The Secret War in Laos and the Role of the CIA

Feb 10, 2017

Josh Kurlantzick, author of a new book on the U.S. secret war in Laos from 1961-73, notes that the war was responsible for greatly increasing the power of the CIA. "Today the CIA, together with Special Forces, has become the tip of the spear in the U.S. war on terror," he continues, and it's very unlikely that it will be "de-fanged" under the new administration.

DEVIN STEWART: Hi. I'm Devin Stewart here at Carnegie Council in New York City. Today I'm speaking with Joshua Kurlantzick. He is a senior fellow at the Council on Foreign Relations and author of the new book, A Great Place to Have a War: America in Laos and the Birth of a Military CIA.

Josh, great to have you with us today. Thanks for talking with us.

JOSHUA KURLANTZICK: Thank you for having me.

DEVIN STEWART: You've put out an incredibly researched book here, A Great Place to Have a War. It's about the secret war in Laos from 1961 to 1973. How did this war come about? What was the United States trying to do?

JOSHUA KURLANTZICK: The United States was involved in Laos before 1961. During the Eisenhower administration in 1960, there was a coup in Laos and increasing instability. There was growing concern in the Eisenhower administration, and also in their friends in the Thai government, that although the coup leader was not necessarily a communist, communist groups who were allied with North Vietnam were going to take over the government in Laos.

Remember that American foreign policy leaders had already seen China become communist, and there was a deep fear that many countries in East Asia were going to become communist. There was a failure at that time—looking back in hindsight—to differentiate between the different communist and nationalist movements and to understand what countries were threatened and how serious the theory of one domino falling after another was. In any respect, that was the fear in Laos.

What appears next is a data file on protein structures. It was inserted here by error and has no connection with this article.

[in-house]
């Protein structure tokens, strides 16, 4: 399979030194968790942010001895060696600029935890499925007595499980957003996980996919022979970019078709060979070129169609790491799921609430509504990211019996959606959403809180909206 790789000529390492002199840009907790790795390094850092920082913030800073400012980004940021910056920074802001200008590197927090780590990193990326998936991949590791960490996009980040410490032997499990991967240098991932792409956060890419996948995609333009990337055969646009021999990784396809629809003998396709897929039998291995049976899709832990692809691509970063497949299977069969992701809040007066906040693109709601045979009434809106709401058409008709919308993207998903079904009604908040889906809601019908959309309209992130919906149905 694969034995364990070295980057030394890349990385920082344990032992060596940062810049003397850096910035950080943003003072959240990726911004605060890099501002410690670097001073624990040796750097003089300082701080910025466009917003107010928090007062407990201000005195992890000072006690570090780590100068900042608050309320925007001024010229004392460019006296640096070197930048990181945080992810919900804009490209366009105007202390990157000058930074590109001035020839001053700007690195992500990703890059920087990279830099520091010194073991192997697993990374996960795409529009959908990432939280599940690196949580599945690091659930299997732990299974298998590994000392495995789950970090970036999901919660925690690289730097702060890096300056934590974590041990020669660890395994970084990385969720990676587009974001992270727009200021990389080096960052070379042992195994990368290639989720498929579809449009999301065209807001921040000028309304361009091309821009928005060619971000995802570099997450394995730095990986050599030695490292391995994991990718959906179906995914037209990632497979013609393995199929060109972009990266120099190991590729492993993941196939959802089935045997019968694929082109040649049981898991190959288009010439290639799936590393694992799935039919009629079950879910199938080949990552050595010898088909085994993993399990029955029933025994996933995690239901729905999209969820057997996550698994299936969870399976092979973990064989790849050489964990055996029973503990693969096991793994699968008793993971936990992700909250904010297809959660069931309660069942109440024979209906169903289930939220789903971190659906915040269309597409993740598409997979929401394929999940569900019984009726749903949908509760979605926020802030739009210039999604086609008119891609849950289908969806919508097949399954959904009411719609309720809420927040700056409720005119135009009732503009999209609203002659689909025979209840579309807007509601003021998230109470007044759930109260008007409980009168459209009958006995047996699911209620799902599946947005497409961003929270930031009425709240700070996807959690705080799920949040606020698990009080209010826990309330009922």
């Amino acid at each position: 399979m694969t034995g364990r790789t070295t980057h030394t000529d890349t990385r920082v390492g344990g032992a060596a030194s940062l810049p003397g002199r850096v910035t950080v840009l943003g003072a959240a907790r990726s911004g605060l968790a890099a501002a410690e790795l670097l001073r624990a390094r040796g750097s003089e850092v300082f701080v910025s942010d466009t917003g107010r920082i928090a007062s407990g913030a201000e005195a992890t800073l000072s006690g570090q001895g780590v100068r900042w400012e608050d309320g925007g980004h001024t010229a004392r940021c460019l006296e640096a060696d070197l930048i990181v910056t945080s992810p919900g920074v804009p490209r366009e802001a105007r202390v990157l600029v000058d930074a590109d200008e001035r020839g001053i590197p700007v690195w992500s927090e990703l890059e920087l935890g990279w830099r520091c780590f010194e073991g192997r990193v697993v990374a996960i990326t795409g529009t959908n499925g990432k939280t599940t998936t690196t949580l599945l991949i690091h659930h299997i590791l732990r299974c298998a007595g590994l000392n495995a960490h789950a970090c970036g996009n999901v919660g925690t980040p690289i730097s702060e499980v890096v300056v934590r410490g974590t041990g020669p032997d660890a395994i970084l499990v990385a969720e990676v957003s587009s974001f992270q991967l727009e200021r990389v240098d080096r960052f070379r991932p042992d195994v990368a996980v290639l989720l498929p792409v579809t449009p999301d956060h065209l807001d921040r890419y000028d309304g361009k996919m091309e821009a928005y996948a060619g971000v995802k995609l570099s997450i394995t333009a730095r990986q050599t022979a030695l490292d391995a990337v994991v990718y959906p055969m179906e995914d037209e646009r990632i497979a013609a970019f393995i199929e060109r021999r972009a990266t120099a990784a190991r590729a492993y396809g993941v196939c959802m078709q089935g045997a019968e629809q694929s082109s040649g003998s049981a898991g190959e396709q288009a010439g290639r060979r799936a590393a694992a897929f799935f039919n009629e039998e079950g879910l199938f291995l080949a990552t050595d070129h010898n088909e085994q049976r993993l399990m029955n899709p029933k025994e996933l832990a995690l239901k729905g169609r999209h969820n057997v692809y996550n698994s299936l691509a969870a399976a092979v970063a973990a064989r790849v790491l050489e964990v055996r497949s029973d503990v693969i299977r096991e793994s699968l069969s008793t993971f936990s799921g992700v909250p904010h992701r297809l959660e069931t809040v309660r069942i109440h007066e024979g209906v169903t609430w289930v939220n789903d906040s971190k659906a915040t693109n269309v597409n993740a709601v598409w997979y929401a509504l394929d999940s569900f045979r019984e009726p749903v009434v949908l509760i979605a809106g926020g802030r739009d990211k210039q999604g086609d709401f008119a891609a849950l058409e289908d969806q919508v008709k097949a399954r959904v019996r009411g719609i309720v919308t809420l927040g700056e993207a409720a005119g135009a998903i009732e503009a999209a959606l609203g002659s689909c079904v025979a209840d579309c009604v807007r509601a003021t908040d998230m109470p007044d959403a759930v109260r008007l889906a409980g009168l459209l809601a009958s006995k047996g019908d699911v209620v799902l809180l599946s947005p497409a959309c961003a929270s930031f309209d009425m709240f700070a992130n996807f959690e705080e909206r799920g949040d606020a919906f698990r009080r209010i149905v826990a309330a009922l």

In fact, it was a very important foreign policy issue to the Eisenhower administration and the incoming Kennedy administration—which seems shocking today to think that it could have been a prominent national security interest to the United States, given that Laos is a very small country, very far, very remote, but that is indeed what it was in 1960 and early 1961.

The United States had already been involved, but in early 1961 it was decided, working through the Central Intelligence Agency (CIA) and with the Thais, to launch and ramp up an operation to arm and train local forces in Laos.

DEVIN STEWART: How did the CIA get involved with this?

JOSHUA KURLANTZICK: The CIA was already involved in Laos insofar that it was collecting information and was involved in trying to help sustain conservative and anti-communist governments. The CIA saw this as a way to train and support anti-communist forces, mostly from the minority Hmong group, some of whom were experienced and dedicated guerrilla fighters. They wanted to help them—at the beginning at least—defend their villages and areas from communist forces and build up an effective guerrilla force.